Pollinator Garden at Westcott Beach State Park

For his Eagle Scout project, Nate Matteson, a Boy Scout with Adams Troop 586, worked with the New York State Office of Parks, Recreation and Historic Preservation (OPRHP) to create a pollinator garden, which will be part of a nature trail at Westcott Beach State Park.

The project will be completed next spring, but with the help of others, Nate has already placed 1,500 plants that will provide food and habitat for pollinators. The garden will be part of a double trailhead, and is one of a few green improvements to the trail system. OPRHP is working with the Boy Scouts, Cornell Cooperative Extension, and the Student Conservation Corps.

Pollinators, including insects such as bees and butterflies, as well as birds and bats, play an important role in ensuring plants can produce fruits and seeds. According to the U.S. Fish and Wildlife Service, pollinators are important for plants such as blueberries, squash, almonds, chocolate and coffee. To encourage pollinator diversity and abundance, one can plant pollinator gardens, provide nesting sites, and avoid or limit pesticide use.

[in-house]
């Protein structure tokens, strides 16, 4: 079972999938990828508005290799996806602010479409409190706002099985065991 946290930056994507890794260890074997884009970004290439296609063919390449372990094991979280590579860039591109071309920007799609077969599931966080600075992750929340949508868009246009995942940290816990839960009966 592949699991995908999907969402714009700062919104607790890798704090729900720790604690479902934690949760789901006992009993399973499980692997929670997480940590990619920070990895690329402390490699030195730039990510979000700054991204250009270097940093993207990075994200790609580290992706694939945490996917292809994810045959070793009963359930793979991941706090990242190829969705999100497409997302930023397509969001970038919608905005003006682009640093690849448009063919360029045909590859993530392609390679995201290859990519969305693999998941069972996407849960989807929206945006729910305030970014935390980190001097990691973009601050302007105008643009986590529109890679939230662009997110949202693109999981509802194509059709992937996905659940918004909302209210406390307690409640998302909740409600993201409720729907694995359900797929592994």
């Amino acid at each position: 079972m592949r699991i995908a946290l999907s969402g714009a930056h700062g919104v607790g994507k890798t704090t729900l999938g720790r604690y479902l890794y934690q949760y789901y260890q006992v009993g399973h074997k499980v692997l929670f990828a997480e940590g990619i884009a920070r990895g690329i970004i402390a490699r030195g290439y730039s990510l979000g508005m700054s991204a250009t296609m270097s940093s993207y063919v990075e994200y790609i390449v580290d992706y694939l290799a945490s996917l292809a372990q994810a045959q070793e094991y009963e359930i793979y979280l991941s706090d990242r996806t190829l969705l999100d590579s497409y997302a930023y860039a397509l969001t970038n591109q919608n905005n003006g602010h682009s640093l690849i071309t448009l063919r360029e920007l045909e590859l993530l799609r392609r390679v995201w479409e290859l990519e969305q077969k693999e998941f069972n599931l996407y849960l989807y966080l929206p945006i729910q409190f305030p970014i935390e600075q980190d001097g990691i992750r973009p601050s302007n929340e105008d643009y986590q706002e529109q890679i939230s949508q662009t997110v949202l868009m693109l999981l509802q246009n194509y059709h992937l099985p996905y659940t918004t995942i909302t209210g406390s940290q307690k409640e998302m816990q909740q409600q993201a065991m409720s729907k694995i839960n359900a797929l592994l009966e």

In 2016, the Intergovernmental Science-Policy Platform on Biodiversity and Ecosystem Services released a report stating that pollinators are under threat and in decline due to human-related activities, but that there are options to halt the drop in numbers. The report also stated that 75 percent of food crops and 90 percent of wild flowering plants depend in some part on pollinators.